Tuesday, July 5, 2016

1480s Italian Gamurra

Over the last several months, I had been collecting images on a Pinterest board of women's clothing during the last two decades of the 15th century- this style is often called "Italian Renaissance" in the costuming world, which I'm okay with. However, to break it down, I would say my aim was for a 1480s-1490s gamurra (and eventual cioppa) mainly from Venice, but also with some tidbits from Florence.

I'm not even gonna lie, I adore the costumes from the Showtime series, The Borgias. Sure, they aren't super historically accurate, but the colors, fabrics, silhouettes, and hairstyles are so gorgeous that I couldn't help myself- this is where the inspiration started to convince me that I wanted one of these gowns. I started researching 1490s Italian clothing before I planned any outfit, as I knew the Borgias wasn't getting it quite right, and I didn't want to do the style incorrectly. This is not an area of fashion that I was already well-versed in. Here were some of my images I gathered for documentation:

 Domenico Ghirlandaio. Announcement of Death to St Fina (detail), The Stories of St Fina at San Gimignano 1473-75.
Vittore Carpaccio, St.Ursula taking leave of her father, c.1500.
 The Betrothal, Unknown Artist, 1490.
 Francesco del Cossa, The Triumph of Minerva, March, from the Room of the Months, detail of the weavers, c.1467-70.
 Vittore Carpaccio,  Meeting of the Betrothed Couple (detail) Venice, 1495.
Young Lady by Sandro Botticelli, 1483-85.

Layers required included: a camicia (Italian term for "chemise" or "smock", the underwear layer), a gamurra (supportive underdress, like a kirtle), matching sleeves, and eventually a cioppa (overgown). I have completed and worn the camicia and gamurra, but the cioppa is going to have to wait until I wear the outfit again- I already have the fabrics and pattern ready to go.

For the camicia, I had yardage of an off-white linen with gold pinstripes that I purchased from Pastiche at Uprising a couple years ago. I already had a plain white camicia, but it is so voluminous and boring that I decided to make another one. This pattern of undergarment would also be appropriate for other European fashions of the late 15th century, and I plan to wear it with other styles, which is why there is a good amount of fabric in the body and sleeves but not a huge amount like most camicias you see. Also, I just don't like having all that fabric bunching around my torso and arms. This camicia is two body rectangles and two sleeve rectangles, gathered to a neckband and into cuffs.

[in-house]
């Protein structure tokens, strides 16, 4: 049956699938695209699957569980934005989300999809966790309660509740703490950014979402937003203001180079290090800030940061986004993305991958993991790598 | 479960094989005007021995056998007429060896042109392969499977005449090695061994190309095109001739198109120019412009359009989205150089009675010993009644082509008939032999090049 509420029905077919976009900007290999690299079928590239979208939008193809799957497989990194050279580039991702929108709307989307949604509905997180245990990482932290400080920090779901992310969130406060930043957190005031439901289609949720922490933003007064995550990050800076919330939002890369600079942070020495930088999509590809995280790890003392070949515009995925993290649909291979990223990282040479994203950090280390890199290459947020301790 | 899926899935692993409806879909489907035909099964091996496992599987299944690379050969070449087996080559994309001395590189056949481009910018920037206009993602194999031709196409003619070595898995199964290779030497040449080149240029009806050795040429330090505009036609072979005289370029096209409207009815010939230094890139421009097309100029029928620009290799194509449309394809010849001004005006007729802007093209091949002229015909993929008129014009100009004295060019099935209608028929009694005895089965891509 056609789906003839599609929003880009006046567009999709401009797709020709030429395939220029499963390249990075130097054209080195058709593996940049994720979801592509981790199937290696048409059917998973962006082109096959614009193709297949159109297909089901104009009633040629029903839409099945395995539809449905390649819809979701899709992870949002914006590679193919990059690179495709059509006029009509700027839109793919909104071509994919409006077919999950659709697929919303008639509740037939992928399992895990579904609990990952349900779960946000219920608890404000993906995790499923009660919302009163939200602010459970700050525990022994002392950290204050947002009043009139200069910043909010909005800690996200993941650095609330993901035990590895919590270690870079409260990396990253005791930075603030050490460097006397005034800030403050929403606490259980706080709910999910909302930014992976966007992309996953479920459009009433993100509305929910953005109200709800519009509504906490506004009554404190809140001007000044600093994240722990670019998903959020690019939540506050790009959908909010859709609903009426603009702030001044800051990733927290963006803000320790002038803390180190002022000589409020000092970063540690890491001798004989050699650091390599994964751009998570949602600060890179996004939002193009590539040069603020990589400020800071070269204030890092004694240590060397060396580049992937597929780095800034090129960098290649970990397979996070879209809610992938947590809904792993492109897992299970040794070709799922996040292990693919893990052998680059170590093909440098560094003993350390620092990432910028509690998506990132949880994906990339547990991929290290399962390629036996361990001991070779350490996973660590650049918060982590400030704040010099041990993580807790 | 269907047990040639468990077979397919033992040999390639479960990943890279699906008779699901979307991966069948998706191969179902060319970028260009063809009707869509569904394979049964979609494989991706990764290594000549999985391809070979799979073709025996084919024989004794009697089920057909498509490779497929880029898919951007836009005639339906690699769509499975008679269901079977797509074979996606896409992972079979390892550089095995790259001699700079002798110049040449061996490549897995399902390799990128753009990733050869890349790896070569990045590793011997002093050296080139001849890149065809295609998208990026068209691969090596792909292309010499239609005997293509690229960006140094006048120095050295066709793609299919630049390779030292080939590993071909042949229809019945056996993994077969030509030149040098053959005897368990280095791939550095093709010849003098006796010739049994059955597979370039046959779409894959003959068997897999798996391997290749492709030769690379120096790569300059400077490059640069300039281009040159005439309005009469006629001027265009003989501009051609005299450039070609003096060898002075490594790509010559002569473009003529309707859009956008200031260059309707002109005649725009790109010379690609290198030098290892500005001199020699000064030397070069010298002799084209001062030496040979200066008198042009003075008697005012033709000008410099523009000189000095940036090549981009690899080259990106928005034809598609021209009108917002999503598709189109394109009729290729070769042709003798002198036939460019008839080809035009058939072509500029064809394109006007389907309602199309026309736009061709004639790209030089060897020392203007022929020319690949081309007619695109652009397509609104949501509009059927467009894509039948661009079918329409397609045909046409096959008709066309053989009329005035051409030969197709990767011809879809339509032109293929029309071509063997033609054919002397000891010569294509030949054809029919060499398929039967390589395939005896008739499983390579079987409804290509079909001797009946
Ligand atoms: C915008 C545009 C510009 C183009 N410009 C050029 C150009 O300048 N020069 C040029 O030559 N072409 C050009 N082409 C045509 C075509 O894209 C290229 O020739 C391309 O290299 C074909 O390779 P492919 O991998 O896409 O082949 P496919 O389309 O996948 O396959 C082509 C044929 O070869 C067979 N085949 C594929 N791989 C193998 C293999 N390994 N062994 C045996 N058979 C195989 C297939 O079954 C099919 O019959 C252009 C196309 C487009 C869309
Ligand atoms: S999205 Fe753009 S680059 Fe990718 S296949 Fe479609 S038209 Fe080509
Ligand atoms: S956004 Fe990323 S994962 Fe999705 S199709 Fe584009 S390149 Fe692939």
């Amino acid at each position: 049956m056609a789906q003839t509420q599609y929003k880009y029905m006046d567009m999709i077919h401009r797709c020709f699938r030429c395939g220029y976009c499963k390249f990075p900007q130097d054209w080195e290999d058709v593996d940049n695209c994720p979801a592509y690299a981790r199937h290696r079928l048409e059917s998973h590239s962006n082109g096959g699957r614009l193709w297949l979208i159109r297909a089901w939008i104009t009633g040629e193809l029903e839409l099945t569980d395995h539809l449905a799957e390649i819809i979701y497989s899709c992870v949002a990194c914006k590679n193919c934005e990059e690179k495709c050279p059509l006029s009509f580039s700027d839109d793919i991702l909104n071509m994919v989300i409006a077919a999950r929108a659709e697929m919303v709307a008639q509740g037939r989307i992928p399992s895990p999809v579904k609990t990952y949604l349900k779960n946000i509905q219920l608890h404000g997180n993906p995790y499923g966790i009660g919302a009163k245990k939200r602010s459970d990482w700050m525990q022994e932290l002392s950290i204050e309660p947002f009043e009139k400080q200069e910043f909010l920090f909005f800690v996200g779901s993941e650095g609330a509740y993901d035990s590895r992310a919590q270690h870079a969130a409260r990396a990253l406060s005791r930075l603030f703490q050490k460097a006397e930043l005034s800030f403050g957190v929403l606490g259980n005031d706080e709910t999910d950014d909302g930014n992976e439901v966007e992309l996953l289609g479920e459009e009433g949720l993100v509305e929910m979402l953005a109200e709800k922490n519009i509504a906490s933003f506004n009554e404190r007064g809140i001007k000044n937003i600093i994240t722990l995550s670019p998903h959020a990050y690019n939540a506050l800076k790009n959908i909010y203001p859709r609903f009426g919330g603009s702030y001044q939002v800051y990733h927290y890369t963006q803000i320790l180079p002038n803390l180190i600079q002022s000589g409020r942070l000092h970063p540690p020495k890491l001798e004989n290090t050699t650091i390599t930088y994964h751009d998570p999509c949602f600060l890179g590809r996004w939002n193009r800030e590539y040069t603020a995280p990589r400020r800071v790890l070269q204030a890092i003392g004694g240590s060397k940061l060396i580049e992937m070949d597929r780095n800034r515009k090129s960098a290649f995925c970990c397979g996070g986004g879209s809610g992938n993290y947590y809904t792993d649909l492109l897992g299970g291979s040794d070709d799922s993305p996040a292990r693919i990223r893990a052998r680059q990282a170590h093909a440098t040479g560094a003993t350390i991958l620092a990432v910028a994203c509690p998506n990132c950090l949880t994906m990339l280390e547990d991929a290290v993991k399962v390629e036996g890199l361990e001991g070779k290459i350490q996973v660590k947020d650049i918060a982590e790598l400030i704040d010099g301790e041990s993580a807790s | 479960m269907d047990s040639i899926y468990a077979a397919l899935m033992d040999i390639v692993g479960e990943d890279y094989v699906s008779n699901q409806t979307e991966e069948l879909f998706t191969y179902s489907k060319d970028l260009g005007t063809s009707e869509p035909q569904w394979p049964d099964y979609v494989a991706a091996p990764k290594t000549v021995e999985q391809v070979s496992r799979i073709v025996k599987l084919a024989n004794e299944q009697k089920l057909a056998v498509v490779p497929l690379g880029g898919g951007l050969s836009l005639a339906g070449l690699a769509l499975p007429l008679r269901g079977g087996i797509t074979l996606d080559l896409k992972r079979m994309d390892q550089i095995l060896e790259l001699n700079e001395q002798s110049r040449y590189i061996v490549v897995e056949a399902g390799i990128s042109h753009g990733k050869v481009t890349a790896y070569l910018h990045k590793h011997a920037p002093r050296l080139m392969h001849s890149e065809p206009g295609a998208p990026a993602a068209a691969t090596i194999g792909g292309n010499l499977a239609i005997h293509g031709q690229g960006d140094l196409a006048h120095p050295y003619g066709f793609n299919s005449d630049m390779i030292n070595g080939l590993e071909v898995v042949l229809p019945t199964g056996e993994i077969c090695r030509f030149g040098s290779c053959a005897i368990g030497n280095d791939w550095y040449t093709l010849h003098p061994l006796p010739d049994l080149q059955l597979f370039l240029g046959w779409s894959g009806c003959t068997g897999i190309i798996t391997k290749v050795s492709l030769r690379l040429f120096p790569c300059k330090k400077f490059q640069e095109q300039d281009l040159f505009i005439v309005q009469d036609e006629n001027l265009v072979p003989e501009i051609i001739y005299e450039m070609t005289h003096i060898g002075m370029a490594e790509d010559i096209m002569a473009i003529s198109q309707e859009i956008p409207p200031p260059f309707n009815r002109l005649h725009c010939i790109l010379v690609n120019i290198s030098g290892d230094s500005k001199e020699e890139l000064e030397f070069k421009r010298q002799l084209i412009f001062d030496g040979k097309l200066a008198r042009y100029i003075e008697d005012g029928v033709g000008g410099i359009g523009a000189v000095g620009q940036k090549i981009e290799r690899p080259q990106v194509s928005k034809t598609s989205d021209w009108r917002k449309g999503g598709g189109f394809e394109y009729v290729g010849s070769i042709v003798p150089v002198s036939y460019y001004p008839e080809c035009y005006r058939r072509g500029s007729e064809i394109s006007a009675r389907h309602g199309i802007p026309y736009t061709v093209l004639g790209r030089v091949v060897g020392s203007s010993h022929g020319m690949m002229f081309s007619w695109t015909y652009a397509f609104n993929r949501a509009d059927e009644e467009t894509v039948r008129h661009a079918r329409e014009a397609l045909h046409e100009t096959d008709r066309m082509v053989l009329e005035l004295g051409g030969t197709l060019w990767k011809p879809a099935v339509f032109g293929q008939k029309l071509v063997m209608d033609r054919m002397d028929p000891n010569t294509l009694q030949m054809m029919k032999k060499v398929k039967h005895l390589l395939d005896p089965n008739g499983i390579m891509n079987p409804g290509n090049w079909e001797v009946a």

The gamurra is made from a really neat silk dupioni (almost slubless) that is sapphire blue shot with orange, producing this gorgeous pinky-purple mauve. It was tough to thread match and find ribbon to match for lacing! It is completely lined with light gold silk, giving it a nice weight and swishy-ness.

The bodice is interlined with cotton duck cloth for strength, and has a few thin zip ties across the front to keep it from wrinkling. I first tried it with no boning to be more historically correct, but the small wrinkle under my bust drove me crazy and I had to bone it just a little. It is very supportive (and was without the boning, but I hated the wrinkle) and gives a soft, rounded bust shape that I hadn't achieved yet as most of my later period styles are very rigid. I have read other costumer's research that talks about cording the bodice, but I was too far along in the construction process to cord the entire thing- it was enough of a nightmare to add four zip ties!

The bodice, sleeves, and hem are trimmed with a nice metallic gold gimp braid, that is very shiny! The skirt is about 3.5 yards of both silks box pleated into the bodice. The pleats in the front are single box pleats, and the back is double (rolled, not stacked) box pleats. This gives more pouf at the back.

 My favorite thing about the gamurra are the sleeves and the details on them. I drafted the pattern based on my usual back-of-arm sleeve pattern, but made the sleeve head smaller as it doesn't have to fit into an armscye. Then, I made the bottom half of the sleeves about an inch narrower, so they wouldn't meet and give more room for the camicia to pouf out. See the images for documentation to see the sleeve style I chose. The best part of the sleeves are these little brass findings I got from Fire Mountain Gems a while back (originally to decorate a belt). They hold the sleeves onto the shoulder of the bodice (instead of lacing), and they hold the slashed sleeve part together at the center of the slash. Sparkly!

 I have a cioppa planned to go with the gamurra, but I didn't want to make it to wear to SCA 50 Year because the silk for the cioppa is especially fine and likely would have been ruined by the humidity there (and I was right! Weather sucked). Pictured below is the fabric I bought for the cioppa- it is gold silk damask in an amazing floral and wave pattern. The pattern is similar to those typically found in the Ottoman Empire during this period, and the Ottoman traded fabrics extensively with the Venetians, so the pattern isn't far fetched to use for an Italian garment. The cioppa will be fully lined in a bright orangey-gold silk as the front skirts will lay open and likely show the lining.

I purchased a little bun cover/mini snood from Etsy before 50 Year so I had something decorative for my hair. It's gold cord and faux pearls stitched onto a circular band. I also bought a gold corded "reta" (also called a Juliet cap) at 50 Year for future wearing of this outfit.

Here are some more pictures of the gamurra being worn at 50 Year. I just used a black silk and tasseled girdle I already had, threaded through a metal buckle for decoration.

1 comment:

  1. I am interested in making the male version of this. One of my current goals is focus on Italian 1350-1450. Will pick your brain once I can do so constructively!